Try reinventing what you do, as in the before-and-after examples above. Rather than stating you are a massage therapist,create a short description of your services that truly brands you. One massage therapist I know calls herself the body detective—because she finds and fixes chronic pain. Another calls himself a body mechanic because he fine-tunes human structures. 

Your elevator speech should:

  • Fit your brand and personality. Be creative, but always be yourself.
  • Be original, not generic. A lot of people are massage therapists; no one but you can provide your unique massage therapy experience. Focus on what you do better than anyone else.
  • Engage your ideal client. Visualize her, in specific terms, as you craft your speech. Who is she? What kind of job does she have? How does she feel most of the time, physically and mentally? How does she wish she felt? Most importantly, how can you help her?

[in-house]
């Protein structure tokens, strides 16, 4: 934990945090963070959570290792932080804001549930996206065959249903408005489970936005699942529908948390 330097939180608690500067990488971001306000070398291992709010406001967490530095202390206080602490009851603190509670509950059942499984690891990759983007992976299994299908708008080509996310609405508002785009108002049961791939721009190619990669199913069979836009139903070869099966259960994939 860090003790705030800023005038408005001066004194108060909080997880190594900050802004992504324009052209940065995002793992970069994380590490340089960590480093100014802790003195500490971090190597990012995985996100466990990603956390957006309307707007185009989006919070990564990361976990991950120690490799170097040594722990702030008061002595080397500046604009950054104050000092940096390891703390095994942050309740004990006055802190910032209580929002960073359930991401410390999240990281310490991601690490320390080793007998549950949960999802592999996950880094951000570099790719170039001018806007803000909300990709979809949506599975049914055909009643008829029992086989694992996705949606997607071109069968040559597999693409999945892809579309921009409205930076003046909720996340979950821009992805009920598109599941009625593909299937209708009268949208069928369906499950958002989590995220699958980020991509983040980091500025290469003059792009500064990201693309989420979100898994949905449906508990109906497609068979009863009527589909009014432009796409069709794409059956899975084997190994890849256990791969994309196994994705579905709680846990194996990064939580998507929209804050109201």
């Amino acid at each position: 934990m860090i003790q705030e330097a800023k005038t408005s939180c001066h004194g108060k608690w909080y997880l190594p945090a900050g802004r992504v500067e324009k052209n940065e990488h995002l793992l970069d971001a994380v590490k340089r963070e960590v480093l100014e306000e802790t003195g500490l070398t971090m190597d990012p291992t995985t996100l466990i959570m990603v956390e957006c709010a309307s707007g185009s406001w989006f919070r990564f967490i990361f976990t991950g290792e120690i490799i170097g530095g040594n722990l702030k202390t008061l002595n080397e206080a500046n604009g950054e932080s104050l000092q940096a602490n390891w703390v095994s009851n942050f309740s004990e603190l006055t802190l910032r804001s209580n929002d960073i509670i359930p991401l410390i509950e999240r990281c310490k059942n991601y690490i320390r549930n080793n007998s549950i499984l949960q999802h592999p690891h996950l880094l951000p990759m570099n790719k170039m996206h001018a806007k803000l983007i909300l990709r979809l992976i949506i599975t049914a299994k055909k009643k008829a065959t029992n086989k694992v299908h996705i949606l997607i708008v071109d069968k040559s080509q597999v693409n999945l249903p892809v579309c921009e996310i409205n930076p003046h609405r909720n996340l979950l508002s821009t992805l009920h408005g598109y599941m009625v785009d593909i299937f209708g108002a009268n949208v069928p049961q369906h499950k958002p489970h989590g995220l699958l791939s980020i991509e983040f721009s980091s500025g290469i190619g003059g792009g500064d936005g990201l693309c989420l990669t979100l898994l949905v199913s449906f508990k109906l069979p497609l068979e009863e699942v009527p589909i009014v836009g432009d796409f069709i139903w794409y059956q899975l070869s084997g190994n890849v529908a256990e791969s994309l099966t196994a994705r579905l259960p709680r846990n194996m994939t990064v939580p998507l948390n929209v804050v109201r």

• Answer your ideal client’s question: “What’s in it for me?” People don’t really care about the process of what you do. They don’t even necessarily care what your job title is; they want to know the benefits of massage—what you can do for them. “Finding and fixing chronic pain” is a benefit for those with pain. Athletes, even weekend warriors, are looking for better athletic performance, or perhaps to relieve the pain of intense workouts or athletic events. Busy, stressed-out people are looking for stress relief.